What Is My Georgia Personal Injury Case Worth?

How Personal Injury Cases Are Valued

In a personal injury case, the only right you have is to have 12 jurors from the community tell you what your case is worth.  The insurance company is not required to offer you anything to settle your case.  

Because a jury trial is ultimate way to value your case and the best way to maximize a resolution of the case short of trial, we always discuss the value of personal injury cases through the lens of what a potential jury in the county where it will be tried would likely give our client at trial.

Insurance companies ultimately value personal injury cases based on their view of what a jury is likely to award as well.  This is called their “exposure.”  It is exposure to being forced to compensate you for your injuries by a jury.  

Insurance companies want to avoid being forced by a jury to pay a significant amount of money to you at trial.  Plaintiffs want to avoid the risk that a jury could award them less than what they believe is just compensation for their injuries.   This is ultimately why cases often settle between the parties before trial.Doctor with x-ray picture of patient hand in his surgery examini

But what factors go into valuing your personal injury case, such as one from an auto accident, based on what a jury might do?  Let’s find out.

What Factors Go Into Valuing A Personal Injury Case

   Legal Factors:

When evaluating what a personal injury case is worth, there are several legal factors that make up the true value of a case.  These are the elements of a personal injury case a jury is told to factor in awarding compensation to an injury victim.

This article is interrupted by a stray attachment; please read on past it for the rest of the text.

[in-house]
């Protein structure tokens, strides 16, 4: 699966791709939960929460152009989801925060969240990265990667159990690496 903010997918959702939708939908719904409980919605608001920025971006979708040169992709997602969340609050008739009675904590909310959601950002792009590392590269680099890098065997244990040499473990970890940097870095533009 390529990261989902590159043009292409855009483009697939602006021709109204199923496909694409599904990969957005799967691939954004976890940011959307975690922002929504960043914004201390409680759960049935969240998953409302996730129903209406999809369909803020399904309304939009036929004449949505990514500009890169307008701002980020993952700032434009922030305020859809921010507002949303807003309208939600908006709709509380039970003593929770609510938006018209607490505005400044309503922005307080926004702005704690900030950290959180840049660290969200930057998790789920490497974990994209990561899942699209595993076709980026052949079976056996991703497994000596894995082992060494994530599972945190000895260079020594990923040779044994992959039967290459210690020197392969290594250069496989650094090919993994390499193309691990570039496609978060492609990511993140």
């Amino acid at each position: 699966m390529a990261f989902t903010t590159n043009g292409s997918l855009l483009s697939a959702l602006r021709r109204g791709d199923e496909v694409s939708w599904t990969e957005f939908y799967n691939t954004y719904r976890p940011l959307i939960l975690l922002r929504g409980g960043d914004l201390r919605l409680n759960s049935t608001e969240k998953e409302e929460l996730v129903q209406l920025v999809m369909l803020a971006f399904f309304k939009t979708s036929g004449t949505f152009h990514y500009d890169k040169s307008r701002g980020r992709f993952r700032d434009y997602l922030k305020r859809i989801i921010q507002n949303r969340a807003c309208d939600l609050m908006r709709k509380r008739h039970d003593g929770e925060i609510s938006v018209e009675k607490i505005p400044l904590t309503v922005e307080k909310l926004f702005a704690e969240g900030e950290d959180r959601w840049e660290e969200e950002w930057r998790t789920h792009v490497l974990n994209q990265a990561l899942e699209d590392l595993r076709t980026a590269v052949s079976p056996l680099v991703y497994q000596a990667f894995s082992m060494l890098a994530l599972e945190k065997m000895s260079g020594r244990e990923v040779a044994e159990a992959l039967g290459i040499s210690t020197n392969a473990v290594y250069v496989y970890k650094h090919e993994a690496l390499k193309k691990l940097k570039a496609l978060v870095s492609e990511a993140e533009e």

1.   Medical Expenses:  The fully amount of all past and future medical expenses associated with your injuries.

2.  Lost Wages/Earning Capacity:    The full amount of all of your past and future lost wages and/or the value of your inability to work at all in the future due to your injuries calculated through the end of your natural working lifetime (lost earning capacity).

3.  Pain and Suffering:  The full value of your past and any future pain and suffering due to your injuries.  This includes how the injuries have affected your daily life and activities that you use to enjoy before your injuries.

The first two categories are much easier to evaluate than the third.  This is because medical expenses and lost wages typically have already been incurred and therefore can be calculated whereas pain and suffering damages are valued subjectively by each juror based on what they think in terms of money your suffering is worth.

Therefore, the only way to evaluate what a jury is likely to award you for your pain and suffering is to lean on the experience of lawyers who have tried similar cases to juries in the past and other factors that affect the outcome of cases at trial.

   Intangible Factors:

In addition to the above legal factors that affect the value of personal injury cases, there are also several intangible factors that affect the value of a case.

1.   Likability:   Believe it or not experience and studies have shown that whether the jury likes the plaintiff plays a big role.  Likewise, if the jury is likely not going to like the defendant or the defendant’s conduct, jurors tend to compensate the plaintiff more.

2.   Venue:   What county your lawsuit is or will be in plays a big role in the value of your case.  Believe it or not experience shows that certain counties in Georgia contain jurors who are more or less likely to significantly compensate injury victims compared to others.  Unfortunately, you cannot often times control where your trial will be held.

3.    The Defendant:   Who the defendant is can play a role in the value of your case.  If you were injured by a corporation, you stand a better chance of receiving just compensation than if an individual injured you.  This is because experience and studies show that jurors are more likely to significantly compensate injury victims when a corporation is going to pay the verdict than when it is an individual defendant.

Hopefully this article helps you better understand the potential value of your case.  As you can see, valuing a personal injury case is not easy and never an exact science.